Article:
That was then, though. This is now. Now not having a smartphone is a bold statement, as is not having a Facebook account. Smartphones aren’t only for the tech-savvy with money, they are issued by workplaces and your average tween is doing snapchatting at school instead of passing notes. Anyone who has been paying attention to the last few months of WWE programming can plainly see that the live crowds just aren’t into what WWE is presenting to them. The question is; why?
Why are the fans so against WWE’s plans, and if they are, why isn’t the WWE listening to these fans? The answer is relatively simple; the WWE still believe that the people who paid money to be in those crowds, that are wearing their merchandise and subscribe to their network are just a vocal minority. The backwards thinking is that these reactions are similar to what the "internet fan" of old would try to push the WWE to do. It completely flies in the face of current demographics and how wrestling fans have evolved over the years.
I’m not unsympathetic to the fact that Vince McMahon has a lot of experience within the pro wrestling world and has a general idea of what works and what doesn’t. That’s why he has such a hard time pushing women’s wrestling and smaller guys. Neither of those things have really drawn him money in the past compared to his tried and true parade of musclebound men spitting misogynistic slang at scantily-clad female set pieces, you’ve gotta admit that. But the world has changed a lot in the past twenty years and the average wrestling fan is probably a bit closer to that derided "internet fan" from ten years ago than the average fan during the Hulk Hogan or Attitude Era.
There have been some mild concessions made over the past few years to quell the discontent, most notably Daniel Bryan’s storybook Wrestlemania run last year. Of course, it wasn’t what the WWE wanted to do and they were backed into a corner. You can’t fault them for trying, nor can you fault them for moving in a new direction when Bryan’s career was in question and he sat out most of 2014. What you can fault them for is the awful, half-cocked attempt to silence that same discontent this year by sabotaging Daniel Bryan’s heat in vain attempts to position Roman Reigns in a better light to fans that quite simply aren’t buying what he’s selling just yet.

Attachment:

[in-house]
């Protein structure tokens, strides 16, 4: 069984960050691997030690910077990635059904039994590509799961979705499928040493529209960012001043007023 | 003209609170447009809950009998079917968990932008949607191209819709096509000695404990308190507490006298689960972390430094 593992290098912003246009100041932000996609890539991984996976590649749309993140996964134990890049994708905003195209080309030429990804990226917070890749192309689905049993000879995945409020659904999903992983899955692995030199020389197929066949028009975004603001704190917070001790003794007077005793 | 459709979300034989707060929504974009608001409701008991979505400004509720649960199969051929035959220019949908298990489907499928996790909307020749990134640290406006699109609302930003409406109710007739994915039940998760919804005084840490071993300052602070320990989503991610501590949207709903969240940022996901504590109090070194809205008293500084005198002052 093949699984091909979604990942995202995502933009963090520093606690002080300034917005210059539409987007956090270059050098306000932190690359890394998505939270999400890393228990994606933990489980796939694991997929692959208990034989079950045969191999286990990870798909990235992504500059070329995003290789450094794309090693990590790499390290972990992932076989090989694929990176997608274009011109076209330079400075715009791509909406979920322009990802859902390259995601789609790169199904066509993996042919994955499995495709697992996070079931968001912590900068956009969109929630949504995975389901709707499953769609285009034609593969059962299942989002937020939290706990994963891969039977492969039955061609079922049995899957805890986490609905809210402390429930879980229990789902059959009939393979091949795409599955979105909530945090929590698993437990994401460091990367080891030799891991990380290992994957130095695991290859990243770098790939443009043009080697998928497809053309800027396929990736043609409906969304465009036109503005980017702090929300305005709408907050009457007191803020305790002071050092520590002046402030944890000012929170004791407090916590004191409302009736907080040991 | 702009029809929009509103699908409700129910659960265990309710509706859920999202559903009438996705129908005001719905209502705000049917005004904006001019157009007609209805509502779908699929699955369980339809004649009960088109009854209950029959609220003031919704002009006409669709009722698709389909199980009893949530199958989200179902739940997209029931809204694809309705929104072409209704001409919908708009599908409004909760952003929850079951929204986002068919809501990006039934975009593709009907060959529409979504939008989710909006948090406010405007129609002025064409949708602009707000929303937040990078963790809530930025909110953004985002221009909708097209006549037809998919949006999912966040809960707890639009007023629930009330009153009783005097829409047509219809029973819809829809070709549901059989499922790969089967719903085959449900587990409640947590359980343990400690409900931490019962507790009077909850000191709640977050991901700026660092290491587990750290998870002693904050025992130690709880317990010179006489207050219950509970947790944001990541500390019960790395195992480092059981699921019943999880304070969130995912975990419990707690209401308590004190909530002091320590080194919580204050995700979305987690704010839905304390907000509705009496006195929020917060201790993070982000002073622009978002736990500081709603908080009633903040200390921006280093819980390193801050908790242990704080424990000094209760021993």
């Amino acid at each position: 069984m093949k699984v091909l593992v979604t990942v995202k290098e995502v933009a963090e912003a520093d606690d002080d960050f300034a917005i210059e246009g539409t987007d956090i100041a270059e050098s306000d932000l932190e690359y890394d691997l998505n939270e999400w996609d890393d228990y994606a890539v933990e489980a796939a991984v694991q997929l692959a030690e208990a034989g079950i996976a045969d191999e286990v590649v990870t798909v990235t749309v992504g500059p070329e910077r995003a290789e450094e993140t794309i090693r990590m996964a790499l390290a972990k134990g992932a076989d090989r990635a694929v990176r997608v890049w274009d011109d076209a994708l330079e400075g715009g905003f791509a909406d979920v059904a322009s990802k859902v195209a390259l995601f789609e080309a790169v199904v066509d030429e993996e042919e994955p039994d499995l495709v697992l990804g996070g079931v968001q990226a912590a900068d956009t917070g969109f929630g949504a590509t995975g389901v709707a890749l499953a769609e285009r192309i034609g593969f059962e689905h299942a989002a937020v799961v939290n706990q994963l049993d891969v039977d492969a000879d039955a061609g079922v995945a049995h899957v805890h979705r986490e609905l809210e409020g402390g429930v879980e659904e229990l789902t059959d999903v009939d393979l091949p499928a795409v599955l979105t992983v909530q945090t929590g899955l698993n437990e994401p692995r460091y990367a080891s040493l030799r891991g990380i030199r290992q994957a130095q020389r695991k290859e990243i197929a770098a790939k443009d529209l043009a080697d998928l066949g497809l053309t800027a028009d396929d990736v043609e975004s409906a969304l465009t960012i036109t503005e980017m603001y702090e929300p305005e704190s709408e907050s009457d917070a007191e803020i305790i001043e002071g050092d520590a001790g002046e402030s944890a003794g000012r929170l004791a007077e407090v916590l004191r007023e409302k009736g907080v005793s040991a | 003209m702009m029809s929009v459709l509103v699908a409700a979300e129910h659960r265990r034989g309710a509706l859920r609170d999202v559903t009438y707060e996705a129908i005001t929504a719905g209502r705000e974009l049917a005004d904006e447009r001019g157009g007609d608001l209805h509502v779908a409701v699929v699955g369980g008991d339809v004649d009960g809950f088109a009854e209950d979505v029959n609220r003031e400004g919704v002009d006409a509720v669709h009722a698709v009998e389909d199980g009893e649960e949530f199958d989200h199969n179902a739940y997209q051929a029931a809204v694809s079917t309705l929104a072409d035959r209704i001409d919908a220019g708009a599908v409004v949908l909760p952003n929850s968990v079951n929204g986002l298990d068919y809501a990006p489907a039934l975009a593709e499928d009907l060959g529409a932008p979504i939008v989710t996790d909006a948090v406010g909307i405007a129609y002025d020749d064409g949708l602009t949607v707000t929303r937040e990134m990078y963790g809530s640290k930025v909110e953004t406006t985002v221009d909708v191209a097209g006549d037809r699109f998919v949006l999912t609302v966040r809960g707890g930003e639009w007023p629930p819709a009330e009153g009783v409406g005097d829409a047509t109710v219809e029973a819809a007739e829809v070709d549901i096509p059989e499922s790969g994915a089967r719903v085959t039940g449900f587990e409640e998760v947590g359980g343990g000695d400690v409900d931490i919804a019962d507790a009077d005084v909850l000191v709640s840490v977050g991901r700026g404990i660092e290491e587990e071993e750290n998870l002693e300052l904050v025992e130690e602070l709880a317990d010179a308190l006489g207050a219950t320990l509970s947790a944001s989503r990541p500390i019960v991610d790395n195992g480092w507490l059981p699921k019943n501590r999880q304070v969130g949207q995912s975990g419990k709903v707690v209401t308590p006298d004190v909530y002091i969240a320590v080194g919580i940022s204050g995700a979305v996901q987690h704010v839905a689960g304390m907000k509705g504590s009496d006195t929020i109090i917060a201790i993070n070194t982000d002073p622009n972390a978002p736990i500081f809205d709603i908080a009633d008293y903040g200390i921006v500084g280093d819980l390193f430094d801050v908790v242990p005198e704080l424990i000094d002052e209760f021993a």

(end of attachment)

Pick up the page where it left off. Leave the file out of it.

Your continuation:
It was a strange narrative diversion that the company felt that they had to make and in reality it just made everything else feel more rushed, slapped-together and uneventful. Randy Orton was always penciled into having a major program heading into Wrestlemania against Seth Rollins, but the diversion to attempt to placate the fans and cool the flames of fury led to Orton sitting out television for a longer period of time due to how thin the top of the roster has been. Rollins was needed for throwaway tag team matches and to be the foil to both men, he didn’t have time to tango with Orton just yet.
Now with just a few weeks left to Wrestlemania the company is scrambling to fill out the card and finding itself backed into strange corners. All the while they are resisting what the fans are calling for but attempting to throw the occasional bone to quiet down the crowds and snap them back into line. Of course it isn’t working and it is just making everything else confusing or just downright bad. Tossing #GiveDivasAChance into their ongoing mess of a Diva’s division might feel clever, but fans realize that WWE is doing nothing extra with their women at all. Giving Daniel Bryan a chance to earn his way into Wrestlemania might have felt clever, but leaving him with nothing heading into Wrestlemania feels confusing for a guy who headlined the PPV right before Wrestlemania and is now somehow associated with a bunch of midcarders stealing Bad News Barrett’s Intercontinental Championship from him while he wrestles.
It’s time for the WWE to either listen to their fans and get over their decades-old grudge against the entity they call "the internet" or to simply stick to their guns and pump out the programming that they want to pump out, regardless of how the crowd reacts. One or the other, because this half-cocked approach is making everything a whole lot worse. For once Wrestlemania feels like a chore as opposed to an exciting, can’t miss spectacle and they only have themselves to blame for this.
Dave Walsh is a novelist and combat sports writer best known for his work with the sport of professional kickboxing. His second novel, Terminus Cycle, comes out on March 24th.